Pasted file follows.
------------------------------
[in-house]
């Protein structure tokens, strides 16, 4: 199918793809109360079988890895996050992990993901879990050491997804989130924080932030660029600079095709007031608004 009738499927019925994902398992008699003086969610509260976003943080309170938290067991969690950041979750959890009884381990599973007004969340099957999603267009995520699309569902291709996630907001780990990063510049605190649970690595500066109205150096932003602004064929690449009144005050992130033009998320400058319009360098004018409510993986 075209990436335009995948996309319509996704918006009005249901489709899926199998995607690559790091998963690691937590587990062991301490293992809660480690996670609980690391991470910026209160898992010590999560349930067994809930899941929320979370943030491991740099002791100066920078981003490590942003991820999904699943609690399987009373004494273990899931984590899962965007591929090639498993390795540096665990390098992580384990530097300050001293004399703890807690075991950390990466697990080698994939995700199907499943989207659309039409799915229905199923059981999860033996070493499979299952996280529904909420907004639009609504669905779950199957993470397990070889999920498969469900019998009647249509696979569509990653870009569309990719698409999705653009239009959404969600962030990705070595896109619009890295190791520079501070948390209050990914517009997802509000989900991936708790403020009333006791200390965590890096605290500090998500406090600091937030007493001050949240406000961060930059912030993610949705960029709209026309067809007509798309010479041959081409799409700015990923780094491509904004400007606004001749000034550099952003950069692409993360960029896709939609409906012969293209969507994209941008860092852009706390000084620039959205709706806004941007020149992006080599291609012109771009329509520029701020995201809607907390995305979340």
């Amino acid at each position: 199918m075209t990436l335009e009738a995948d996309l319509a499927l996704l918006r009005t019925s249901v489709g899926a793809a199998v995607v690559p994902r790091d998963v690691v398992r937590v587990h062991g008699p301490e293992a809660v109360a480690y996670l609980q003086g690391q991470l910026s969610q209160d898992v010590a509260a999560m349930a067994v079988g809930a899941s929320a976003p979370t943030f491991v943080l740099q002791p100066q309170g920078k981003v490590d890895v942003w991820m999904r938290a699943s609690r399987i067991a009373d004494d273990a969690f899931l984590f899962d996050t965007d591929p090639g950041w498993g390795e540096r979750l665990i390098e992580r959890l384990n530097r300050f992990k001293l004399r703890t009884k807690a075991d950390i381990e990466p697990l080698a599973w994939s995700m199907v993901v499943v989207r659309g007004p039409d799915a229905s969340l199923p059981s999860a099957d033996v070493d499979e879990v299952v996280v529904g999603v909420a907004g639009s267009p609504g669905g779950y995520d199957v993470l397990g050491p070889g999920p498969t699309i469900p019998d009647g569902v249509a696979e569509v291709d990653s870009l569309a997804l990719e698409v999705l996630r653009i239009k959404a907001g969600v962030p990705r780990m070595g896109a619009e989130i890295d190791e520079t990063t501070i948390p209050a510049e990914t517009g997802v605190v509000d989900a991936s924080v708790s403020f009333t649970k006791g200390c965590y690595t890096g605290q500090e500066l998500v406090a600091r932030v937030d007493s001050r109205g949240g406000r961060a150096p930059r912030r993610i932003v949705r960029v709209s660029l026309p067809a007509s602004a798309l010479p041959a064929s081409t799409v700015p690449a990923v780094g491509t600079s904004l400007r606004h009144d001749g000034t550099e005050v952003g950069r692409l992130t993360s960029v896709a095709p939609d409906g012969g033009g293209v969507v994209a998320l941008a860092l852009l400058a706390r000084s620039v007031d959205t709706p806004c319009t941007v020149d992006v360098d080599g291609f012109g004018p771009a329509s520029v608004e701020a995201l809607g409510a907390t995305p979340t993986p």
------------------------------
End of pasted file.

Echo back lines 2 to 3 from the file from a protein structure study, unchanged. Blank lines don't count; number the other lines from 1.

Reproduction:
């Protein structure tokens, strides 16, 4: 199918793809109360079988890895996050992990993901879990050491997804989130924080932030660029600079095709007031608004 009738499927019925994902398992008699003086969610509260976003943080309170938290067991969690950041979750959890009884381990599973007004969340099957999603267009995520699309569902291709996630907001780990990063510049605190649970690595500066109205150096932003602004064929690449009144005050992130033009998320400058319009360098004018409510993986 075209990436335009995948996309319509996704918006009005249901489709899926199998995607690559790091998963690691937590587990062991301490293992809660480690996670609980690391991470910026209160898992010590999560349930067994809930899941929320979370943030491991740099002791100066920078981003490590942003991820999904699943609690399987009373004494273990899931984590899962965007591929090639498993390795540096665990390098992580384990530097300050001293004399703890807690075991950390990466697990080698994939995700199907499943989207659309039409799915229905199923059981999860033996070493499979299952996280529904909420907004639009609504669905779950199957993470397990070889999920498969469900019998009647249509696979569509990653870009569309990719698409999705653009239009959404969600962030990705070595896109619009890295190791520079501070948390209050990914517009997802509000989900991936708790403020009333006791200390965590890096605290500090998500406090600091937030007493001050949240406000961060930059912030993610949705960029709209026309067809007509798309010479041959081409799409700015990923780094491509904004400007606004001749000034550099952003950069692409993360960029896709939609409906012969293209969507994209941008860092852009706390000084620039959205709706806004941007020149992006080599291609012109771009329509520029701020995201809607907390995305979340």
């Amino acid at each position: 199918m075209t990436l335009e009738a995948d996309l319509a499927l996704l918006r009005t019925s249901v489709g899926a793809a199998v995607v690559p994902r790091d998963v690691v398992r937590v587990h062991g008699p301490e293992a809660v109360a480690y996670l609980q003086g690391q991470l910026s969610q209160d898992v010590a509260a999560m349930a067994v079988g809930a899941s929320a976003p979370t943030f491991v943080l740099q002791p100066q309170g920078k981003v490590d890895v942003w991820m999904r938290a699943s609690r399987i067991a009373d004494d273990a969690f899931l984590f899962d996050t965007d591929p090639g950041w498993g390795e540096r979750l665990i390098e992580r959890l384990n530097r300050f992990k001293l004399r703890t009884k807690a075991d950390i381990e990466p697990l080698a599973w994939s995700m199907v993901v499943v989207r659309g007004p039409d799915a229905s969340l199923p059981s999860a099957d033996v070493d499979e879990v299952v996280v529904g999603v909420a907004g639009s267009p609504g669905g779950y995520d199957v993470l397990g050491p070889g999920p498969t699309i469900p019998d009647g569902v249509a696979e569509v291709d990653s870009l569309a997804l990719e698409v999705l996630r653009i239009k959404a907001g969600v962030p990705r780990m070595g896109a619009e989130i890295d190791e520079t990063t501070i948390p209050a510049e990914t517009g997802v605190v509000d989900a991936s924080v708790s403020f009333t649970k006791g200390c965590y690595t890096g605290q500090e500066l998500v406090a600091r932030v937030d007493s001050r109205g949240g406000r961060a150096p930059r912030r993610i932003v949705r960029v709209s660029l026309p067809a007509s602004a798309l010479p041959a064929s081409t799409v700015p690449a990923v780094g491509t600079s904004l400007r606004h009144d001749g000034t550099e005050v952003g950069r692409l992130t993360s960029v896709a095709p939609d409906g012969g033009g293209v969507v994209a998320l941008a860092l852009l400058a706390r000084s620039v007031d959205t709706p806004c319009t941007v020149d992006v360098d080599g291609f012109g004018p771009a329509s520029v608004e701020a995201l809607g409510a907390t995305p979340t993986p």